Protect your injury from further damage, for example, by using a support or splint.
Rest your injury for the first two or three days. You may need to use crutches if you’ve injured your leg and you want to remain mobile. Then reintroduce movement gradually so you don’t delay your recovery by losing muscle strength.
Ice the painful area with a cold compress such as ice or a bag of frozen peas wrapped in a towel. This will help reduce swelling and bruising. Do this for 15-20 minutes every two to three hours. Don’t apply ice directly to your skin as it can damage it.
Compress the injured area with an elastic bandage or elasticated tubular bandage to help limit swelling and movement. But don’t leave the bandage on while you sleep.
Elevate your injury by resting it above the level of your heart and keep it supported. This could mean lying on the sofa with your foot on some cushions if you’ve injured your leg.
Swelling and pain
Part of the body’s normal response to injury is pain and swelling. Follow the simple steps below to manage your symptoms.
- Ice: Applying ice to the site results in the constriction of blood vessels, reducing circulation and swelling. It may also be effective in reducing pain. Use ice packs or a bag of frozen peas wrapped in a thin towel to the site of the injury. You may find it helps to apply ice before and after completing your exercises. Do not apply ice directly to the skin. Do not leave the ice pack on for more than 20 minutes at a time in one hour. Repeat as much as required.
- Elevation: It is normal to experience swelling post injury. Elevation reduces swelling, which in turn relieves pain and speeds up your healing. Keep your injured limb elevated as much as possible during the first 72 hours.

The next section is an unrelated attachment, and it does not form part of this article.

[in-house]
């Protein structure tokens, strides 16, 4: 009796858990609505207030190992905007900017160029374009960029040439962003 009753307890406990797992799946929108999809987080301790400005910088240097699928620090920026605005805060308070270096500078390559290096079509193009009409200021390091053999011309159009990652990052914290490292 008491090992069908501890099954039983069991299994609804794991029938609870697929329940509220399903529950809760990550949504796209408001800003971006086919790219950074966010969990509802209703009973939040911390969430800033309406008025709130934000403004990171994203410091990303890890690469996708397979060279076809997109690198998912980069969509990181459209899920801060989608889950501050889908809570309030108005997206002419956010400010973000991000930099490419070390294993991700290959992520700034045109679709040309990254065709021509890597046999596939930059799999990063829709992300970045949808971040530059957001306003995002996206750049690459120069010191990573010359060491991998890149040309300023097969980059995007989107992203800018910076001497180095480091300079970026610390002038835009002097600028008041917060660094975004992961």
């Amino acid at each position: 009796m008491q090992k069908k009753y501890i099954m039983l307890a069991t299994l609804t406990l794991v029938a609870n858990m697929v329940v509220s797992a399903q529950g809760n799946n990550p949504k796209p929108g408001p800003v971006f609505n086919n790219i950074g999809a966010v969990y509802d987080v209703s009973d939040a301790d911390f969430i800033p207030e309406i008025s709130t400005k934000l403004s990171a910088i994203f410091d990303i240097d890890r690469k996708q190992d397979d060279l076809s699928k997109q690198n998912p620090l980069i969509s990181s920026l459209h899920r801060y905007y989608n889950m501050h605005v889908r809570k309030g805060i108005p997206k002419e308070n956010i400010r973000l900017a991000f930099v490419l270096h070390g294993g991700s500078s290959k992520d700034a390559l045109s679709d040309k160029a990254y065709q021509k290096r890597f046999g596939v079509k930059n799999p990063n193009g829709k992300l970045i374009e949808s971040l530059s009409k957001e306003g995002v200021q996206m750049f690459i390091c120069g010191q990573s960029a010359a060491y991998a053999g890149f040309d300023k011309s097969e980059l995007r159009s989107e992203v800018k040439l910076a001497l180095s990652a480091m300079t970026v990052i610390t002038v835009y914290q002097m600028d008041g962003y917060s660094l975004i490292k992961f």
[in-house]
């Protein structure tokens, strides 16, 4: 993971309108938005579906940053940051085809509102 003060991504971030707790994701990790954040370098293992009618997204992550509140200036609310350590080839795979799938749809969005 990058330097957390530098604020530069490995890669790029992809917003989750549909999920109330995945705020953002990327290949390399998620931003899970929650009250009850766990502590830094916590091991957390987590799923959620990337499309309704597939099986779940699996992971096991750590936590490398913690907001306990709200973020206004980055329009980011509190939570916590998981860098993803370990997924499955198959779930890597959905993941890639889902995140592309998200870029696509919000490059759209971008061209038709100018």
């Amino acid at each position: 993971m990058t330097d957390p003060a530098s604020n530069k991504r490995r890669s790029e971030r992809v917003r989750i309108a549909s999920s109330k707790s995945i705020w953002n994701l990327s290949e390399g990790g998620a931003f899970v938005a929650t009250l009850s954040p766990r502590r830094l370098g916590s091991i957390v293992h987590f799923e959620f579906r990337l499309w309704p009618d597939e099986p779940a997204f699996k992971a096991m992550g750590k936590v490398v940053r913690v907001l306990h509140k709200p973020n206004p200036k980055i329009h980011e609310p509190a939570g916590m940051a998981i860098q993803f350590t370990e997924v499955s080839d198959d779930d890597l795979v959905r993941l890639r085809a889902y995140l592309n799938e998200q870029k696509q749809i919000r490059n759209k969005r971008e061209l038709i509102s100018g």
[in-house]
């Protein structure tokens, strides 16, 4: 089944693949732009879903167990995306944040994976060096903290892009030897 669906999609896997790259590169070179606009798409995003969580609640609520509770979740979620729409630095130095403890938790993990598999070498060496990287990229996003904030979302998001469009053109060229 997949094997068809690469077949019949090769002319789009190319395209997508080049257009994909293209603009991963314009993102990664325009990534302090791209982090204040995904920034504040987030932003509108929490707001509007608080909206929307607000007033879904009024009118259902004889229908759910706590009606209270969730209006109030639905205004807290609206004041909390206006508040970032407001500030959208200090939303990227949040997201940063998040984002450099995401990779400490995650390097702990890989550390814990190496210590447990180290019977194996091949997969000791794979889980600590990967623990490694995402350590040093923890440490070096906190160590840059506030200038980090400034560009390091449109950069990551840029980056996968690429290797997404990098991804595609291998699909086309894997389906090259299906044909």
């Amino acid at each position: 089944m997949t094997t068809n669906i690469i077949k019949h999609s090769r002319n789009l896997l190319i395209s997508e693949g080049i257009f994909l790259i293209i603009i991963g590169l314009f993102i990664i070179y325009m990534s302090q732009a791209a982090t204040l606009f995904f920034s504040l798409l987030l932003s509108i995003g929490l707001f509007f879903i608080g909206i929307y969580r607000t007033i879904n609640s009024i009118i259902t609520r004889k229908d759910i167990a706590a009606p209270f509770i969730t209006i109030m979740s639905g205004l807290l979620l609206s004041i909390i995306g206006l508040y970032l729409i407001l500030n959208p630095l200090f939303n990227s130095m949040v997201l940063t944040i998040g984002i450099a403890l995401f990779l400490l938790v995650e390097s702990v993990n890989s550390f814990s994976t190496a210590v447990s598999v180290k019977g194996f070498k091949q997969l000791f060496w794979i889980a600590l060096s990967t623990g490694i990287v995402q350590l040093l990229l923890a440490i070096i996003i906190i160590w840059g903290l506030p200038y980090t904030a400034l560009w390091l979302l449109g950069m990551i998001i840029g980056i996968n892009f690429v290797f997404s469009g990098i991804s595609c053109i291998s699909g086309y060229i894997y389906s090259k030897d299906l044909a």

- Medication: A&E may have prescribed you with some pain relief. Take these as instructed to help keep on top of the pain. If you do not feel that this medication is helping, consider talking to a pharmacist or your GP to see if there is an alternative option.
If you have an injury to your lower limb, you can return to driving when you no longer require the orthopaedic boot or crutches and are confident that you are able to do an emergency stop.
If you have an upper limb injury, you can begin driving when you are no longer using your sling and when you have sufficient pain-free strength in your arms.
If you have a follow up appointment with us please wait until your consultant or physiotherapist has given you clearance to drive. If you are in any doubt, do not drive until you have spoken to our team.
Work and Sport
Decisions to return to work are made on a unique basis and should be discussed with the Virtual Fracture Clinic, your GP and your employer. You may require a period of time off work and when you return you may need light or amended duties. The advice given will depend on your profession and your injury.
Advice regarding return to sport will be given during your telephone consultation.
Deep Vein Thrombosis (DVT)
When you are less mobile you are at higher risk of developing a blood clot, known as a deep vein thrombosis (DVT). Some patients require medication to reduce this risk. The clinician who referred you to the Virtual Fracture Clinic will have considered this and prescribed if required.
If you develop signs of a DVT you need to seek urgent medical attention. The signs are:
- Swelling and tenderness in your calf and lower leg, rather than your knee.
- A change in colour of your toes compared with your other leg (typically purple)
- Pain in the calf, groin or chest area.
- Redness and heat in the affected area
Smoking with an injury
Medical evidence suggests that smoking prolongs fracture healing time. In extreme cases it can stop healing altogether. It is important that you consider this information with relation to your recent injury. Stopping smoking during the healing phase of a fracture will help ensure optimal recovery from this injury.